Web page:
Remember the Pony Express?
Our guest columnist didn’t just want to remember the short-lived, speedy letter delivery route. He wanted to experience it. And we’re lucky to read about it!
Curtis Moore grew up in Bishop, California, where he spent his summers packing mules in the Eastern Sierra. During college, he cowboyed at a ranch near Greenfield, California, where he learned and practiced low pressure stockmanship techniques. In law school, he focused on environmental and natural resource law, subjects that would lead him to simultaneously pursue a master’s in conflict and dispute resolution from the University of Oregon.
Since graduating, he has worked as a law clerk in Ely, Nevada, a deputy district attorney in Elko, Nevada, and an adjunct political science instructor at Great Basin College, before becoming Elko County’s Natural Resources Director. He has published articles on scientific mediation in natural resource conflicts.
In his spare time Curtis rides his horse, Rooster, writes, and makes memes about underrated fantasy novels.
By Curtis Moore
Racing through a moonless desert night on a panicking mustang is one of the most authentic ways to experience the Pony Express Re-Ride, but it’s not the only way to do it. Every year, from Sacramento to St. Louis, dozens of volunteer riders station themselves along the old Pony Express Trail to deliver mail the old-fashioned way. This June was my first year participating, and it will certainly not be my last.
The Pony Express only lasted about a year and a half, but its legacy looms large along highway 50 in Nevada, where the original trail crosses and re-crosses the road. Today, much of the original trail in this state is accessible where it runs over public land. The original stations have deteriorated faster than the trail itself, although here and there bits of them remain. The route was designed for speed, and it alternates between twisting through low mountain ranges and shooting straight through alkali flats.
Truth be told, I approached my first year of the Re-Ride with a whole chest full of unearned confidence. Travis Gerber, the Elko attorney who got me into this, had told me a little about it. Our team of about eight people would be assigned a forty mile stretch of trail, which would make each leg about five miles. We would swap the mochila at every stop, and by the early hours of the morning our part in this cross-country undertaking would be done.
I’ve written a little about my horse, Rooster, on NickerNews before. He’s very snorty, and he would like anyone who meets him to believe he’s still the wildest of mustangs despite his age and his fondness for molasses treats. He’s been with me since we were ranching near Monterey, California, and he’s as sure-footed a mountain horse I’ve ever had, and he’s never run out of energy. Five miles wouldn’t be a problem for him. Here ends the things I was right about.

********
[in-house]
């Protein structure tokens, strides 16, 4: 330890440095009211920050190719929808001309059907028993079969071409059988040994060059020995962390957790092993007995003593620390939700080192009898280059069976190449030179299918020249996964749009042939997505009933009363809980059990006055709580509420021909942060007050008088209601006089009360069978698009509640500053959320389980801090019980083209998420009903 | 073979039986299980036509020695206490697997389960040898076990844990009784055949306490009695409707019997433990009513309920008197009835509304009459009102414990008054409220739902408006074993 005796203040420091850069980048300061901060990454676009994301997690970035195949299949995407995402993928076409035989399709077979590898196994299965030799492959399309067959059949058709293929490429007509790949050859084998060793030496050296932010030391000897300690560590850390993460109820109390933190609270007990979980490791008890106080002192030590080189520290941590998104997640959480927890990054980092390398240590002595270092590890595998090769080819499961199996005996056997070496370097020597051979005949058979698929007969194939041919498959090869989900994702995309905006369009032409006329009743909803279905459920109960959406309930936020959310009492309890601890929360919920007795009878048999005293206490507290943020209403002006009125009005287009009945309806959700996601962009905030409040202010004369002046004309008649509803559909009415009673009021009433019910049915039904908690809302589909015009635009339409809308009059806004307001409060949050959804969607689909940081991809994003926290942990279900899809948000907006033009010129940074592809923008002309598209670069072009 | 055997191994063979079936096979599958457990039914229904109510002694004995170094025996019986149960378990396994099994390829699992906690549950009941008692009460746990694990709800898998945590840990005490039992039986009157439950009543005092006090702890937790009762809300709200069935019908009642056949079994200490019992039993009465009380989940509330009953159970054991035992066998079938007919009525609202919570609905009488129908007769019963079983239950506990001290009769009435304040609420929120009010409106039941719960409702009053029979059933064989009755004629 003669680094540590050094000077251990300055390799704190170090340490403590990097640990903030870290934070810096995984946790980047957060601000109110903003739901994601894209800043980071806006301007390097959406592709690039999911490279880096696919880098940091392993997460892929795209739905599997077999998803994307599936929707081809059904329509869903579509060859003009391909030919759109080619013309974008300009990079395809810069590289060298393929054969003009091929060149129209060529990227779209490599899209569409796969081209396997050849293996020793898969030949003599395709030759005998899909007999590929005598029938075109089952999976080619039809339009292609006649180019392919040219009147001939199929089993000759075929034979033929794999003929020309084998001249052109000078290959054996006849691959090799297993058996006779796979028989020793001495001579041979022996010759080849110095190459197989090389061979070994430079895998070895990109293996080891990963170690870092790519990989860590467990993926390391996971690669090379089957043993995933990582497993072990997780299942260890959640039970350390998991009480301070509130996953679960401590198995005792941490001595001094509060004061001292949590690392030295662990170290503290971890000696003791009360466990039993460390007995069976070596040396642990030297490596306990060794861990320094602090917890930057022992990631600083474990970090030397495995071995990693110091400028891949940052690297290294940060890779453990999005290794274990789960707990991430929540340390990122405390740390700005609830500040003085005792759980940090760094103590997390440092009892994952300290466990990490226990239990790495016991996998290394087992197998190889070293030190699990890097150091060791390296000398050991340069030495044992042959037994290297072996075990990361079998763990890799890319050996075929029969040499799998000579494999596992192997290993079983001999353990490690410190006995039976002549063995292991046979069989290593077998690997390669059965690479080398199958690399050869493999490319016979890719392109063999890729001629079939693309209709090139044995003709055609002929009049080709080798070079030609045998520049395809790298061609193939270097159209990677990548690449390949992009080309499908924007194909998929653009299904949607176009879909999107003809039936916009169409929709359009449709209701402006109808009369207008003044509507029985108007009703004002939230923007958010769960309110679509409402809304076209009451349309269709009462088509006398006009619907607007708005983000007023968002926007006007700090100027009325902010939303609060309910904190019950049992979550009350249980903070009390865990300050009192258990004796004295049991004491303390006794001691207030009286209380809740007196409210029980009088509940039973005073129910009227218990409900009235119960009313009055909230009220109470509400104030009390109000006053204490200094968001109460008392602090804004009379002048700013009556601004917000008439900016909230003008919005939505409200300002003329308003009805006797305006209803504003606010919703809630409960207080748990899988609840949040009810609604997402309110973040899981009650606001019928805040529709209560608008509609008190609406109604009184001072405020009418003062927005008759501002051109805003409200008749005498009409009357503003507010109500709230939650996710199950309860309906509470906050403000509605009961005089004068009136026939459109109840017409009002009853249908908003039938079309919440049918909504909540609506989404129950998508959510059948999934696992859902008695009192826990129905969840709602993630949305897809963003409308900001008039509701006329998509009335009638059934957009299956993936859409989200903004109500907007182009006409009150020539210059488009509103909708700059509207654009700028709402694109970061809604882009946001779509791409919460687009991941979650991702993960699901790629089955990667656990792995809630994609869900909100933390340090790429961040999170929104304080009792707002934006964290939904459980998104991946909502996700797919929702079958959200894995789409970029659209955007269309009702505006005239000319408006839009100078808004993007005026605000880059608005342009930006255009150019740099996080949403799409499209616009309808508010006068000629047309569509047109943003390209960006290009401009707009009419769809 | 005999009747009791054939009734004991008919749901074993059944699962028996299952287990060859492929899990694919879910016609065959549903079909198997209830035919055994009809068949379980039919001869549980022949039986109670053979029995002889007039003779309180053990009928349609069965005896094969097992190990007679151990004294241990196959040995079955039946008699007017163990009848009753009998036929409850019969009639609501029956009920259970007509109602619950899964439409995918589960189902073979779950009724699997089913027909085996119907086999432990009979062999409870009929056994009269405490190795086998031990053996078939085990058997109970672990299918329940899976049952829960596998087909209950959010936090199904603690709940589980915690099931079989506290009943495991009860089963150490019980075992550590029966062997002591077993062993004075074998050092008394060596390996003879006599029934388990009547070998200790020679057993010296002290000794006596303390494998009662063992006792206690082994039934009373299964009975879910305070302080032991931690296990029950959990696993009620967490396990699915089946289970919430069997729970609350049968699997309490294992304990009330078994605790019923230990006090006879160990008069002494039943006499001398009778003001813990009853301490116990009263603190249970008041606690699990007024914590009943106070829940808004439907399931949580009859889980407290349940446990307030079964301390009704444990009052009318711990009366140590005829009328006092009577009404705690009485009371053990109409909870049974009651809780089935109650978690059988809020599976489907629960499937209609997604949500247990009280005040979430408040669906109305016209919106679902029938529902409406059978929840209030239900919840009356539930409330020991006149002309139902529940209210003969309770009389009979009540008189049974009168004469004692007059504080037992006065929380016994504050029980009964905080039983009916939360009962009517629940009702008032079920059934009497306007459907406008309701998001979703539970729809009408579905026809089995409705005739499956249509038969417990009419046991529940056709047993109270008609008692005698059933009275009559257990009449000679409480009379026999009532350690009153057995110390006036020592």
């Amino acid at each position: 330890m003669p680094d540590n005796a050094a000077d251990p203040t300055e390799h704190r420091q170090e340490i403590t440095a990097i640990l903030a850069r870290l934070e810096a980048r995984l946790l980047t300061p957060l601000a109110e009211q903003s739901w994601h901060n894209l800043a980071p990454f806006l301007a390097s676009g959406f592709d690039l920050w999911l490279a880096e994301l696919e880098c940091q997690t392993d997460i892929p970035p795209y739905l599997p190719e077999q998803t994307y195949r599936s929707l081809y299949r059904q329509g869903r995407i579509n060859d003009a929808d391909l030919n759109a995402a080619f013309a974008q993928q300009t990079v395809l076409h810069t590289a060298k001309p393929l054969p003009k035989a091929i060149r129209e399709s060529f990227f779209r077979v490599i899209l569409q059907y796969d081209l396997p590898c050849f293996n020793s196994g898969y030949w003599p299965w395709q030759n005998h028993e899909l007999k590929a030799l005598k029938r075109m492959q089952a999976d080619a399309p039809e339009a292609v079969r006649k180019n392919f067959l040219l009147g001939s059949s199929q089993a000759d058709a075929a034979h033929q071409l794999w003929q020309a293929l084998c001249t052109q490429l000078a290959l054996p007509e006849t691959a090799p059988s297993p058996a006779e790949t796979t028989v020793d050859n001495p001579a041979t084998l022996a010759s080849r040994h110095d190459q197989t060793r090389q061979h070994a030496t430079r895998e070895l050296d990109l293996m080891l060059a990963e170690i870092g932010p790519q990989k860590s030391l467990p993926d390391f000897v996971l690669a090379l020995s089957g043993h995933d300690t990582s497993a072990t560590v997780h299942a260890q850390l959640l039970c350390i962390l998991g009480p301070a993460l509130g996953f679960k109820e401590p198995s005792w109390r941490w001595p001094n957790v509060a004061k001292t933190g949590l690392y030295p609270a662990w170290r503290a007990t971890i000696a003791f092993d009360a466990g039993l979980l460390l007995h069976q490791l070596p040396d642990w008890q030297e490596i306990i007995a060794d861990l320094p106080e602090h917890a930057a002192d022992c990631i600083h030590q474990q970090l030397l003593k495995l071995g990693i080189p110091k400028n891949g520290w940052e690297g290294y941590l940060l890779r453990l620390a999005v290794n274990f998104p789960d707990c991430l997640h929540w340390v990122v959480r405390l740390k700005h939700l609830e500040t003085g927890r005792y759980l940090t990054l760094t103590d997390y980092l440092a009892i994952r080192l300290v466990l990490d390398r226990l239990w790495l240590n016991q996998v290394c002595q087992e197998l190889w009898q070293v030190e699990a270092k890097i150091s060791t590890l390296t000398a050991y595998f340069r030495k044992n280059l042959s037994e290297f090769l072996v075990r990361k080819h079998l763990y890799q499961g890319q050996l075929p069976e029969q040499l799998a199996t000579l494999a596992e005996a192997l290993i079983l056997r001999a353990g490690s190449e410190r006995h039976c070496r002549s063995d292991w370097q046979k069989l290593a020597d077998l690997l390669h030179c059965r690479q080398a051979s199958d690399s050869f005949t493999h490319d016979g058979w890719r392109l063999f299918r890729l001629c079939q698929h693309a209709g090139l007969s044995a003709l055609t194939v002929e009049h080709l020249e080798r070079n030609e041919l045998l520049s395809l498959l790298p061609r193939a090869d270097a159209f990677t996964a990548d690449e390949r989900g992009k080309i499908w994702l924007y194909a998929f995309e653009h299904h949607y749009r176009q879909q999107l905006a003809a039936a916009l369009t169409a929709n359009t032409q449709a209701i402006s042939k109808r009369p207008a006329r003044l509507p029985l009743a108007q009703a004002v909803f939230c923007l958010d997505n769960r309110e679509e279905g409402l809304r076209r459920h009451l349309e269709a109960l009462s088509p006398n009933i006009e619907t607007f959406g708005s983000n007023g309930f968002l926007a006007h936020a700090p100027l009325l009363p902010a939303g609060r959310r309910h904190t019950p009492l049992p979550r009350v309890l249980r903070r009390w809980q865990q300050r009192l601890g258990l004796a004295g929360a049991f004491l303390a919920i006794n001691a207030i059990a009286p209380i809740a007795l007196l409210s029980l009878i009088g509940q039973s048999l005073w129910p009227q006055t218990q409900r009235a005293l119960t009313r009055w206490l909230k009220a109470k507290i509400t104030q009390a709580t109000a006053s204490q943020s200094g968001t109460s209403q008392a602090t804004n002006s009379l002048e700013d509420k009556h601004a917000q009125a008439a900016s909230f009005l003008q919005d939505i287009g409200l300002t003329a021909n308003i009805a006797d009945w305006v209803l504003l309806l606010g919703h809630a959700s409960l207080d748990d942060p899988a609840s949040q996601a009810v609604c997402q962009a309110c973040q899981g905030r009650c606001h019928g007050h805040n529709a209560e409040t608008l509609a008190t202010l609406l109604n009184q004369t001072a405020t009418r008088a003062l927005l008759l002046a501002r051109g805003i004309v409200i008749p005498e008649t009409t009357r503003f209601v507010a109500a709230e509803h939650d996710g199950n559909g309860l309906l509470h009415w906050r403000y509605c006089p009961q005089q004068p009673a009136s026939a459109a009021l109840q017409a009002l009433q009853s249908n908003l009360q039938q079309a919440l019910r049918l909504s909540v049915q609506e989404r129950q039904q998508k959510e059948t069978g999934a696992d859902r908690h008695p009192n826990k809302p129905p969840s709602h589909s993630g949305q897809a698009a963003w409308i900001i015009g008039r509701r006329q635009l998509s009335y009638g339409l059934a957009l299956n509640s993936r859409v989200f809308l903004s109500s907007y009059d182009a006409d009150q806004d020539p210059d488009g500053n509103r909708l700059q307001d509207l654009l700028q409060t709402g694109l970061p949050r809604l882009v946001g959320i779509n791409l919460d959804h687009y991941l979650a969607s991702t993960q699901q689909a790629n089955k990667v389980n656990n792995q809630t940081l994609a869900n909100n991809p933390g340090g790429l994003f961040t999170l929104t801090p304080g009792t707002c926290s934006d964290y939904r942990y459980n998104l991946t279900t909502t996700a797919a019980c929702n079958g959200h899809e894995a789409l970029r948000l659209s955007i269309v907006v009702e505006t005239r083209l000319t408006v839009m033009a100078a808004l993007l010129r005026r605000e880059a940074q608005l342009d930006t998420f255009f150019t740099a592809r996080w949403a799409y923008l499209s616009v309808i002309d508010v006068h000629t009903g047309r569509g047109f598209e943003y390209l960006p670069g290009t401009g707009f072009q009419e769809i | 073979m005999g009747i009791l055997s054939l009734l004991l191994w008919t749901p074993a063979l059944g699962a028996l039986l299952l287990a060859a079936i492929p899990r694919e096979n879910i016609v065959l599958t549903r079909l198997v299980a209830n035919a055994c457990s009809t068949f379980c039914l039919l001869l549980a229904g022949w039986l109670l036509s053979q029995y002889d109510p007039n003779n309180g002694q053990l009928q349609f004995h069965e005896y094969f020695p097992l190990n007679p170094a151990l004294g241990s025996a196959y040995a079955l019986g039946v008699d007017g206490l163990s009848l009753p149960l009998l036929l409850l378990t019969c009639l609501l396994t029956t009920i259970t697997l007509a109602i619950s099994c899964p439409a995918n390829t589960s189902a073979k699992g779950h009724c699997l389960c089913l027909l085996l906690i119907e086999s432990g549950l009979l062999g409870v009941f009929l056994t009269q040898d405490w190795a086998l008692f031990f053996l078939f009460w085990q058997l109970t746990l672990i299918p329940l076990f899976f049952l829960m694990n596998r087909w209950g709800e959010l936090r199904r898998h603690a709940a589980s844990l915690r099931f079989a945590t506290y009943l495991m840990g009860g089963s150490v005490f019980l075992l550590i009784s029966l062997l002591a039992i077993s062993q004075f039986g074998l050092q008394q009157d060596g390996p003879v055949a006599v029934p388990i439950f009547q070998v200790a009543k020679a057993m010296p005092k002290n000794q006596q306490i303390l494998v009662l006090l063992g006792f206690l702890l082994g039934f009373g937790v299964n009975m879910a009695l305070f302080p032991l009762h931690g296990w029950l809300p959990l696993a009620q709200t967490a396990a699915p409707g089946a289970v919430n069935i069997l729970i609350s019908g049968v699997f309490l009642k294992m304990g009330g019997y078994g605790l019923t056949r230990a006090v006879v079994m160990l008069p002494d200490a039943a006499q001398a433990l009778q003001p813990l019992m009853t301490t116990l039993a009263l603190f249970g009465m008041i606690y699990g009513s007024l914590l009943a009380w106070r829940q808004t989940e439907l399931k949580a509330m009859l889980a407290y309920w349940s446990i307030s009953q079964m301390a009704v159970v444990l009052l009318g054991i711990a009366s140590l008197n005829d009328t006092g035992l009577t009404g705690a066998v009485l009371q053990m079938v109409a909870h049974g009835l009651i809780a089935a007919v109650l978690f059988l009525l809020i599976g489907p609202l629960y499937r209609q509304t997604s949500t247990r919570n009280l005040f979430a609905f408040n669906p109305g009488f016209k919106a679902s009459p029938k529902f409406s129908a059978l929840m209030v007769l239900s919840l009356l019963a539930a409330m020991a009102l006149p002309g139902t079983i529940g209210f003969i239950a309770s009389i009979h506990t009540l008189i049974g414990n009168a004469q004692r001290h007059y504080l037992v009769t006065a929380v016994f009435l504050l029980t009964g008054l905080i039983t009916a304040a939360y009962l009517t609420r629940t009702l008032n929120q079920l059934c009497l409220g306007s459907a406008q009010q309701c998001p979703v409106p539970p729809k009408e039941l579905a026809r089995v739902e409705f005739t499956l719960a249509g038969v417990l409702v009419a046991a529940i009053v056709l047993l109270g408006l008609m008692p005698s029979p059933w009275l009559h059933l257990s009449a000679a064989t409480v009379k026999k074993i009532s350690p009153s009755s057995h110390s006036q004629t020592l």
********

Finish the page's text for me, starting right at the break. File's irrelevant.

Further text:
The most glaring gap in my knowledge was, I assert, a language problem more than anything else. I took enough Spanish in college to know that mochila means a backpack or a bag. I didn’t think I’d be carrying a nylon Jansport, but I did assume it would be some kind of sack I could tie behind or in front of my own saddle. That was not the case. The Pony Express mochila is a large piece of leather with holes for the cantle and horn that goes over a western saddle, with pockets sewn onto it for the letters. Fully loaded it’s about fifty pounds. If I’d taken the time to look up what this thing was, I probably could have done some training on Rooster to get him ready for it. But I didn’t, and I don’t blame him for how he reacted.
The mail reached my spot at 1:30 am, which is the first time Rooster or I got a look at this thing. The night was moonless, so the only light came from my headlamp and the headlights of the crew whose job it is to race along the roads and open the range gates for the riders. Rooster shied when we pulled it off Travis’ horse, and he was even more upset when I tried to put it on him. I figured out if I moved quickly enough and turned my light off, he wouldn’t know what I was doing until it was on there, and he might not figure it out until I was fully mounted.
I was right in that, but the whole thing was too much for Rooster and he took off. Like I said, galloping through the dark on a half-spooked mustang is probably the most authentic way to do this, and our race through the pinyon trees into Diamond Valley was one of the most fun things I’ve done in my entire life, but I don’t know if it’s the way I would recommend to anyone I liked.
We got to the end of our leg and I pulled the mochila off Rooster before he could think too hard about it. My legs were sore from where the extra leather chafed. My side had a stitch in it, and my face hurt from smiling that long. Rooster was ready to go another five miles, so we rode the next leg with my friend, Casey. If the wild ride alone was one of the funnest things I’ve done, riding it with a friend was one of the most fulfilling.
All this is to say I don’t think there’s any one way to enjoy the Re-Ride. If you’re interested in participating, check out the chapters here. My only advice is to bring snacks to share, get ready to make new friends, and try to at least Google mochila before you go.